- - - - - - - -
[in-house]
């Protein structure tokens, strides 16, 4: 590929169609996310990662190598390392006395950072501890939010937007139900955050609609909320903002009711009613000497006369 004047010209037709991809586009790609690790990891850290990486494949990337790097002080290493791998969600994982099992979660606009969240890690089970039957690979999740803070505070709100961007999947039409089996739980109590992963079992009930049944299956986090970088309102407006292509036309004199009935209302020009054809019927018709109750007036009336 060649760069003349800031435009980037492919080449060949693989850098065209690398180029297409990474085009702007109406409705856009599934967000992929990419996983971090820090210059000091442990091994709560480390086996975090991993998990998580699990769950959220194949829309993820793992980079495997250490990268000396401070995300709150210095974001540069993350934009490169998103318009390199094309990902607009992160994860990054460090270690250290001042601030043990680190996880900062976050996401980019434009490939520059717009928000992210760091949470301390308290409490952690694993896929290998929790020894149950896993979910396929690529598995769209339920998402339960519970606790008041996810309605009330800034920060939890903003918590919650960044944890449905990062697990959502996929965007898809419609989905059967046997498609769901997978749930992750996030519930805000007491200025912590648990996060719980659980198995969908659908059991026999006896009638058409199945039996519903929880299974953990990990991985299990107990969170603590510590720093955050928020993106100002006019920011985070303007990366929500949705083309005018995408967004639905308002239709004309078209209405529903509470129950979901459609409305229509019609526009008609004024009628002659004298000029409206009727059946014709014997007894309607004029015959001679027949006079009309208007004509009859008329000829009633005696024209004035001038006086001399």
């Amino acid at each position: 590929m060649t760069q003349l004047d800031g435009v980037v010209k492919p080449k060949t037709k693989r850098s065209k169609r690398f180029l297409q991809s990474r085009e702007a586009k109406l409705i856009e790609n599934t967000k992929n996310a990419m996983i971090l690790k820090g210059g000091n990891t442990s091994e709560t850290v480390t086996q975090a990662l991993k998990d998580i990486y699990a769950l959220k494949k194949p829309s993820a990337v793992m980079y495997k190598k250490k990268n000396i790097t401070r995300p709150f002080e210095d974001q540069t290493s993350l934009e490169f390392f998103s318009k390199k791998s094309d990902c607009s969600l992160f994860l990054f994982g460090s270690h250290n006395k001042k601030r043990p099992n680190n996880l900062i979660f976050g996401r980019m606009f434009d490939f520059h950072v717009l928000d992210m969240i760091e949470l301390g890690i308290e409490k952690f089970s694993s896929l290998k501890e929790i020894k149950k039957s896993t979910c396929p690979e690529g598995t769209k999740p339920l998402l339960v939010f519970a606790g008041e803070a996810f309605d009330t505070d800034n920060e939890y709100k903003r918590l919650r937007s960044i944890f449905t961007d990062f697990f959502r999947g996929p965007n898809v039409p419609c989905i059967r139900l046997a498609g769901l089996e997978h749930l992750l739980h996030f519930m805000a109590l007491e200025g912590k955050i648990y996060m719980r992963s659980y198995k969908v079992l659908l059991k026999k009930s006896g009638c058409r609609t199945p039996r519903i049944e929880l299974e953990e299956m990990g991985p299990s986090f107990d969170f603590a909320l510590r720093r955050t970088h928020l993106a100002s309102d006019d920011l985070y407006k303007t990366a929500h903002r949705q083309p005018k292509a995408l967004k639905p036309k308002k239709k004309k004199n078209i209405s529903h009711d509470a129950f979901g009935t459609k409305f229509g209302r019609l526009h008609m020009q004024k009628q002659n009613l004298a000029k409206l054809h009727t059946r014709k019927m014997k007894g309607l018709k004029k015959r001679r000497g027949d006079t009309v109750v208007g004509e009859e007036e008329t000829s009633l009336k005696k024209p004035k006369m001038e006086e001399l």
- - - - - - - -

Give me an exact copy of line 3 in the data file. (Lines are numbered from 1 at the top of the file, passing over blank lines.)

């Amino acid at each position: 590929m060649t760069q003349l004047d800031g435009v980037v010209k492919p080449k060949t037709k693989r850098s065209k169609r690398f180029l297409q991809s990474r085009e702007a586009k109406l409705i856009e790609n599934t967000k992929n996310a990419m996983i971090l690790k820090g210059g000091n990891t442990s091994e709560t850290v480390t086996q975090a990662l991993k998990d998580i990486y699990a769950l959220k494949k194949p829309s993820a990337v793992m980079y495997k190598k250490k990268n000396i790097t401070r995300p709150f002080e210095d974001q540069t290493s993350l934009e490169f390392f998103s318009k390199k791998s094309d990902c607009s969600l992160f994860l990054f994982g460090s270690h250290n006395k001042k601030r043990p099992n680190n996880l900062i979660f976050g996401r980019m606009f434009d490939f520059h950072v717009l928000d992210m969240i760091e949470l301390g890690i308290e409490k952690f089970s694993s896929l290998k501890e929790i020894k149950k039957s896993t979910c396929p690979e690529g598995t769209k999740p339920l998402l339960v939010f519970a606790g008041e803070a996810f309605d009330t505070d800034n920060e939890y709100k903003r918590l919650r937007s960044i944890f449905t961007d990062f697990f959502r999947g996929p965007n898809v039409p419609c989905i059967r139900l046997a498609g769901l089996e997978h749930l992750l739980h996030f519930m805000a109590l007491e200025g912590k955050i648990y996060m719980r992963s659980y198995k969908v079992l659908l059991k026999k009930s006896g009638c058409r609609t199945p039996r519903i049944e929880l299974e953990e299956m990990g991985p299990s986090f107990d969170f603590a909320l510590r720093r955050t970088h928020l993106a100002s309102d006019d920011l985070y407006k303007t990366a929500h903002r949705q083309p005018k292509a995408l967004k639905p036309k308002k239709k004309k004199n078209i209405s529903h009711d509470a129950f979901g009935t459609k409305f229509g209302r019609l526009h008609m020009q004024k009628q002659n009613l004298a000029k409206l054809h009727t059946r014709k019927m014997k007894g309607l018709k004029k015959r001679r000497g027949d006079t009309v109750v208007g004509e009859e007036e008329t000829s009633l009336k005696k024209p004035k006369m001038e006086e001399l």